The Eunice Kennedy Shriver National Institute of Child Health and Human Development (NICHD) Maternal–Fetal Medicine Units Network (MFMU) network performed a 2-year prospective observational study of cesarean delivery and included twin gestations.9 Using data from this cesarean registry, we compared outcomes of the second twin when both twins delivered by cesarean to those where the first twin delivered vaginally and the second by cesarean. Our objective was to identify whether the second twin experienced increased short-term morbidity as part of a combined route of delivery.
MATERIALS AND METHODS
This is a secondary analysis of a prospective cohort study designed to assess several issues related to cesarean delivery. The study was performed by the NICHD MFMU Network, and details of the data collection and study design have been previously published.9 Briefly, between January 1, 1999, and December 31, 2000, all women undergoing a cesarean delivery at one of the 13 participating centers were prospectively ascertained. Each center’s institutional review board approved the study protocol. This secondary analysis was limited to laboring women to provide comparable groups for analysis as all combined twin deliveries experience labor while only a proportion of the pregnancies when both twins delivered by cesarean experience labor.
Maternal and neonatal outcomes were compared in those twin pregnancies in which the first twin was delivered vaginally and the second twin by cesarean to those pregnancies where both were delivered by cesarean. Maternal demographics, gestational age, and birth weight were compared, as well as labor characteristics in the two groups. Maternal complications were also examined. Comparison of neonatal outcomes in the two groups was limited to the second twin.
Continuous variables were compared using the Wilcoxon rank-sum test. Categorical variables were compared with the use of the χ2 or Fisher exact test, where appropriate. Logistic regression analysis was performed adjusting for differences in demographics and labor characteristics looking at infection outcomes in the mothers and infants. Unless otherwise noted, the response rate for the variables was 95% or greater. Nominal two-tailed P values are reported with statistical significance considered as a P value of <.05. No adjustment was made for multiple comparisons. Statistical analysis was performed with SAS (SAS Institute, Cary, NC).
There were 1,887 twin pregnancies in the cesarean registry, of which 1,028 experienced labor and are included in this analysis. Cesarean delivery of both twins occurred in a total of 849 pregnancies, and 179 (17%) delivered the first vaginally and underwent a cesarean delivery of the second twin. Table 1 shows demographic characteristics including gestational age and birth weight of the two groups. There were fewer nulliparous and more African-American women in the combined delivery group.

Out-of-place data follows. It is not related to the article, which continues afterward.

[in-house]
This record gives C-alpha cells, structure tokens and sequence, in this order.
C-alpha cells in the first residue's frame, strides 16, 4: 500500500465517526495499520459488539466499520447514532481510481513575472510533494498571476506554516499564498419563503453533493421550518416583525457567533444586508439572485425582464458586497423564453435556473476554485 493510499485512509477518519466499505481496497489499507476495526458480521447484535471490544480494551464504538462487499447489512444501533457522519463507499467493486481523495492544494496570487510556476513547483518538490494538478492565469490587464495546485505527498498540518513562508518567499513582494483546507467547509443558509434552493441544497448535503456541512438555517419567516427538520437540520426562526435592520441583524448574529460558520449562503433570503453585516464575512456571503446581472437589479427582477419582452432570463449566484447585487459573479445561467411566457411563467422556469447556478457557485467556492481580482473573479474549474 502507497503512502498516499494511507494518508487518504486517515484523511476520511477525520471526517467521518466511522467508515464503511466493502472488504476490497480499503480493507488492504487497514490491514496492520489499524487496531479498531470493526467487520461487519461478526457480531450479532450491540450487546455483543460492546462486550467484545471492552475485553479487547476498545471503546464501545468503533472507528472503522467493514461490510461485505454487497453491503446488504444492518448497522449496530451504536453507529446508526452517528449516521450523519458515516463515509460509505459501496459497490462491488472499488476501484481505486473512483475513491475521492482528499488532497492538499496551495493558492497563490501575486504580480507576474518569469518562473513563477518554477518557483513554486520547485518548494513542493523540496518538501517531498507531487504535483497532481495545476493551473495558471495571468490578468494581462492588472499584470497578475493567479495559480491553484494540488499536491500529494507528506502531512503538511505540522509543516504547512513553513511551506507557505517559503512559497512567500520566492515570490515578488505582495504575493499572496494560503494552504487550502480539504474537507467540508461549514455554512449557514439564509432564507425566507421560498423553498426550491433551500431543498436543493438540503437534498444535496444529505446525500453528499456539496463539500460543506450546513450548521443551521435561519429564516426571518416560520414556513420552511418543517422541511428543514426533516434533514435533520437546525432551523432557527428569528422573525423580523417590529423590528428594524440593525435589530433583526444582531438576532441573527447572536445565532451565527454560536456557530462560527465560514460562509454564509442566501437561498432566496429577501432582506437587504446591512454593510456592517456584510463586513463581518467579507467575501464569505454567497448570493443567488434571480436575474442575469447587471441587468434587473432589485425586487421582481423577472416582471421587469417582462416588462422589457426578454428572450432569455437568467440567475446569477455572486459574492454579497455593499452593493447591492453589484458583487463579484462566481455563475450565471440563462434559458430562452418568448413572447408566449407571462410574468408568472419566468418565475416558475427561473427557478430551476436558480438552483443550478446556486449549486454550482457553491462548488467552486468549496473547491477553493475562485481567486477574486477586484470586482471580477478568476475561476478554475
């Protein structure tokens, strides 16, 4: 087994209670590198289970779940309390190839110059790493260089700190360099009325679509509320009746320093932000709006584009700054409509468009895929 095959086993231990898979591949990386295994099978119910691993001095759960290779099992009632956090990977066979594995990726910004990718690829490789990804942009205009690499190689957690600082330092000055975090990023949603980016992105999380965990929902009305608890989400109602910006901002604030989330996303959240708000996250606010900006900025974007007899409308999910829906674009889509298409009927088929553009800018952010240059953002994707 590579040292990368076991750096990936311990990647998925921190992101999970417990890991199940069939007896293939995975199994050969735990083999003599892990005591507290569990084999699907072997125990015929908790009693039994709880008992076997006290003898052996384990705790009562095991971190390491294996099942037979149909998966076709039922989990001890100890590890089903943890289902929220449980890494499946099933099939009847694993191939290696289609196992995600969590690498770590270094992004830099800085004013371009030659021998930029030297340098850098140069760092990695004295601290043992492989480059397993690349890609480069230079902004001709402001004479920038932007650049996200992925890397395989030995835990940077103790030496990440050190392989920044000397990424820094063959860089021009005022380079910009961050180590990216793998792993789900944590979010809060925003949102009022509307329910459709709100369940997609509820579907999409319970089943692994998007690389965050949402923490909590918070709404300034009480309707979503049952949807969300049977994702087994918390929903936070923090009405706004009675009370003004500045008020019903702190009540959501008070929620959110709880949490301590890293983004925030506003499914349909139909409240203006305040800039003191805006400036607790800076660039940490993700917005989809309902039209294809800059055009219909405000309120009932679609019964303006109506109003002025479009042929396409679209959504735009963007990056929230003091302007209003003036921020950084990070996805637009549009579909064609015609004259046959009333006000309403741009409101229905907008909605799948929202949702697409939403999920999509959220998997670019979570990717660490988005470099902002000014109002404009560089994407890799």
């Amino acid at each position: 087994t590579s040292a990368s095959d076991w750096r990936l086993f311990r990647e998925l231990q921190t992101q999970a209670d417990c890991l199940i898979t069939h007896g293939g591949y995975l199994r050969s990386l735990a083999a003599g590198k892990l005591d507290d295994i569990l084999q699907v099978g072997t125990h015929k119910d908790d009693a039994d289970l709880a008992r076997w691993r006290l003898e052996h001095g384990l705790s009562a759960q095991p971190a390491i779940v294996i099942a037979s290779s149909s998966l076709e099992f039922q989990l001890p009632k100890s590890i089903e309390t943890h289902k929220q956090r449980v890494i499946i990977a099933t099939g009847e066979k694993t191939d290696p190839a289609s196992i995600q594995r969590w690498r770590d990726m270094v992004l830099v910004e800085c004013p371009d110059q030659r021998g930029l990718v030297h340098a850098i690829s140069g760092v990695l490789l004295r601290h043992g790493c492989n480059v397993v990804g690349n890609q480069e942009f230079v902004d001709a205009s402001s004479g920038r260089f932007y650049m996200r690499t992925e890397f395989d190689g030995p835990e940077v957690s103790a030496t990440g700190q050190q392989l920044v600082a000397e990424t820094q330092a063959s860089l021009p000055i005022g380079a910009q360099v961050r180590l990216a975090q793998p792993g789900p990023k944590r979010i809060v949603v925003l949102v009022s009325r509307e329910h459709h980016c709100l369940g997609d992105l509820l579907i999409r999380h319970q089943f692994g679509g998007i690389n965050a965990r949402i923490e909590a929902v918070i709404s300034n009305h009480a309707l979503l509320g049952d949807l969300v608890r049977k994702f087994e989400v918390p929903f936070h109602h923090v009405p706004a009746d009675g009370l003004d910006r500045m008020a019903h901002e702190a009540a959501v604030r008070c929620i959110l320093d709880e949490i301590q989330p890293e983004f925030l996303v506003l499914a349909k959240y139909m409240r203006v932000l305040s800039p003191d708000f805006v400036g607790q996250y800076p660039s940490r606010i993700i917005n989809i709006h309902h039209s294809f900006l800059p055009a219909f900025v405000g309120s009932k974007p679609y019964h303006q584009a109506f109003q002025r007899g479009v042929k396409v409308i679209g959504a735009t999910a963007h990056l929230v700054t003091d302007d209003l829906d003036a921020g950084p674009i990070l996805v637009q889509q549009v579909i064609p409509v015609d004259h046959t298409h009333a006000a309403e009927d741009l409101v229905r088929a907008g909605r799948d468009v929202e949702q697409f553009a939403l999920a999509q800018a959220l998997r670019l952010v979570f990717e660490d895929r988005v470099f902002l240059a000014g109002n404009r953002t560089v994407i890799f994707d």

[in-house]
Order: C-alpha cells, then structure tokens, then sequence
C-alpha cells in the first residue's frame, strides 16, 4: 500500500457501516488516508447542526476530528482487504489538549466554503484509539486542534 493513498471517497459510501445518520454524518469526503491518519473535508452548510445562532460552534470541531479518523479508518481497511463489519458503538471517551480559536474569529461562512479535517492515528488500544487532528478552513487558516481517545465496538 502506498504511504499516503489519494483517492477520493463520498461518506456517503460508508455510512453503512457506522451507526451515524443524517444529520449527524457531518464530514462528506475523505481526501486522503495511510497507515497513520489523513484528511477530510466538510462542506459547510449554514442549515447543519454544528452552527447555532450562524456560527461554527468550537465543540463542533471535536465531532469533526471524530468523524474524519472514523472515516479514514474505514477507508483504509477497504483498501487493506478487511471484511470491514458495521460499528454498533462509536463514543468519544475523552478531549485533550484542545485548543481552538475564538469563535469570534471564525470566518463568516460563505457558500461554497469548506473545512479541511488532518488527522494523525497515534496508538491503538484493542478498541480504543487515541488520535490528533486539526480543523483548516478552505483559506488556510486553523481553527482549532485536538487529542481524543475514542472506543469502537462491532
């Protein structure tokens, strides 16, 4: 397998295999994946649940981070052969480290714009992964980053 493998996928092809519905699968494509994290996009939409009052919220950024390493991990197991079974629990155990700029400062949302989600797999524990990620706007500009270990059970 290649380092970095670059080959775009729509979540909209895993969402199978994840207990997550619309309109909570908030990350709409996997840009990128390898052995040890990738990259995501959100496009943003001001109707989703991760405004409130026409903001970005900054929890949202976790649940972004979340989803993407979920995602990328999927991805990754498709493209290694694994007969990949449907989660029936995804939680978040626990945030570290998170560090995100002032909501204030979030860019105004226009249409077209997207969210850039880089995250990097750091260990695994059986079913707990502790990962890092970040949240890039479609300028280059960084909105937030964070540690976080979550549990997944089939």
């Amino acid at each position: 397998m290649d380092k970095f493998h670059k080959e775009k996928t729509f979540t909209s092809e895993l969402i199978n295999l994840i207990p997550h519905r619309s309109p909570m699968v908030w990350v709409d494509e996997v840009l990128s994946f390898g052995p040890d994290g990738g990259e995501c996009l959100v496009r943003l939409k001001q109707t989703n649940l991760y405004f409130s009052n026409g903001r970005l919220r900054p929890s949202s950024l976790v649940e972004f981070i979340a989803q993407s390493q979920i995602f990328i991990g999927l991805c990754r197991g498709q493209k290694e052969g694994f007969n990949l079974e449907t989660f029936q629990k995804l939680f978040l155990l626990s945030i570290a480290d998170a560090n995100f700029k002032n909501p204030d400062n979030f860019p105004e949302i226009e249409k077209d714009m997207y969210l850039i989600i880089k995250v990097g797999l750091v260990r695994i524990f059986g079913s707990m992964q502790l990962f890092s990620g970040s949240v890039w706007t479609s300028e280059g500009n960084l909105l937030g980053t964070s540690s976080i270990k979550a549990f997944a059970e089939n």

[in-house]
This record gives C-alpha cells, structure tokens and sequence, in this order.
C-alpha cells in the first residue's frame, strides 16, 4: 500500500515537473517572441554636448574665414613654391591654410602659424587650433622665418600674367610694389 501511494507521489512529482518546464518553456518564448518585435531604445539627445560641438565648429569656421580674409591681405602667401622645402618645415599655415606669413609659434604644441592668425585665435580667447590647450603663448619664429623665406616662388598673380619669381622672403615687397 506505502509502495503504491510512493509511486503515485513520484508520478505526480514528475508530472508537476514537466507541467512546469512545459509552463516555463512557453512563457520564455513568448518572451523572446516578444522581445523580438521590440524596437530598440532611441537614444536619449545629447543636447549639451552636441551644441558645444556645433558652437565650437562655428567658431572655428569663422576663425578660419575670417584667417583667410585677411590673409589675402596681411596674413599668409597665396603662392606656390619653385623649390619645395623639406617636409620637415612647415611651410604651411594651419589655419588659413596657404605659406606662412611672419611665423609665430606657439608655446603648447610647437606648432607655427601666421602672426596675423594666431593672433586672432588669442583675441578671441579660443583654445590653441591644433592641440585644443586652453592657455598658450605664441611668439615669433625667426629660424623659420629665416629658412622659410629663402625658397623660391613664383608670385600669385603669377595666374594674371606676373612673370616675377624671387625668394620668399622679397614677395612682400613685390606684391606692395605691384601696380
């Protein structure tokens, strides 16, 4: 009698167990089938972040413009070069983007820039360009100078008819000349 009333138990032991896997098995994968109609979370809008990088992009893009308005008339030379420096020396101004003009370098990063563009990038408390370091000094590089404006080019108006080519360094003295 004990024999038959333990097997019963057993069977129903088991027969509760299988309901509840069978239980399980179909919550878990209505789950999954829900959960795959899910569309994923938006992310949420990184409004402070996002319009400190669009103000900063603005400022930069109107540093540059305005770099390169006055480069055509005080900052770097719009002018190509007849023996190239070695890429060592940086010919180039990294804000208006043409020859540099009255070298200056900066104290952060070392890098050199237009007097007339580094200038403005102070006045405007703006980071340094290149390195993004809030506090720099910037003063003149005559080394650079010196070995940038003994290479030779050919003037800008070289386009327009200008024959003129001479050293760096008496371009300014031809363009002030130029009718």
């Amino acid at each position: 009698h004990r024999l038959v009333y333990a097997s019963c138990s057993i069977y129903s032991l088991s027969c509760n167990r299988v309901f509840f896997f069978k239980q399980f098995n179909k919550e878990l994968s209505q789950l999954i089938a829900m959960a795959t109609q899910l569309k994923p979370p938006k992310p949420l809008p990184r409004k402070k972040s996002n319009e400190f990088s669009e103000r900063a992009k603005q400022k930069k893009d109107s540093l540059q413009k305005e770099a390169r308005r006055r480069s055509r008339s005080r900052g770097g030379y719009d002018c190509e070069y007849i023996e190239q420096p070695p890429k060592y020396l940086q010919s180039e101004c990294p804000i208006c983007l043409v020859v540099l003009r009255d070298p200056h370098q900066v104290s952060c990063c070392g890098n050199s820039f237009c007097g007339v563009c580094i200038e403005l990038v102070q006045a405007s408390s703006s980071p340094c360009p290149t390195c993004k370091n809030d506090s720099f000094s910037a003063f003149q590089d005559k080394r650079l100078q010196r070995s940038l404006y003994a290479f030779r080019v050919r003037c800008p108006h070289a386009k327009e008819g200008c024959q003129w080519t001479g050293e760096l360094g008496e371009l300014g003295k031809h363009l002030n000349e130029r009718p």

Labor characteristics are shown in Table 2. The combined group experienced more labor augmentation and a longer duration of rupture of membranes to delivery. The indication for cesarean delivery was different in the two groups (all P<.001) with the combined group being more likely to undergo cesarean delivery for a nonreassuring fetal heart rate tracing (37% compared with 13%), abnormal presentation (53% compared with 38%), and less likely to undergo cesarean delivery for labor dystocia (3% compared with 14%). Other indications for cesarean included abruption (1.5%), previa with hemorrhage (.3%), and presence of a herpetic lesion (less than 0.1%). In the combined group, 8.9% of the second twins had a failed operative vaginal delivery.
As shown in Table 3, endometritis was more common in the combined group. Chorioamnionitis and wound complications were similar in the two groups, as was the need for blood transfusion. Logistic regression analysis was performed adjusting for the impact of the indication for cesarean delivery, intrapartum antibiotic use, nulliparity, race, and the length of time of rupture of membranes to delivery on endometritis. After adjustment the odds ratio was 1.3 (95% confidence interval 0.7–2.2).
Table 4 shows neonatal outcomes in the two groups. Culture-proven neonatal sepsis was more common in the combined delivery group (P=.048). Serious neonatal sequelae including hypoxic ischemic encephalopathy, intraventricular hemorrhage grade III or IV, necrotizing enterocolitis, seizures, and death were similar in the two groups. Logistic regression analysis was performed looking at the impact of the indication for cesarean delivery, intrapartum antibiotic use, nulliparity, race, and the time from membrane rupture to delivery on culture proven neonatal sepsis. The relationship between neonatal sepsis and type of delivery was no longer significant after this adjustment (odds ratio 1.5, 95% confidence interval 0.7–3.3). To examine whether the condition of twin A impacted the condition of twin B, the following neonatal outcomes were compared: cord pH less than 7.0, a 5-minute Apgar score of 3 or less, confirmed seizure, and proven sepsis. There was no statistically significant difference between twin A and twin B in the incidence of these outcomes when compared individually or as part of a composite, all P>.05.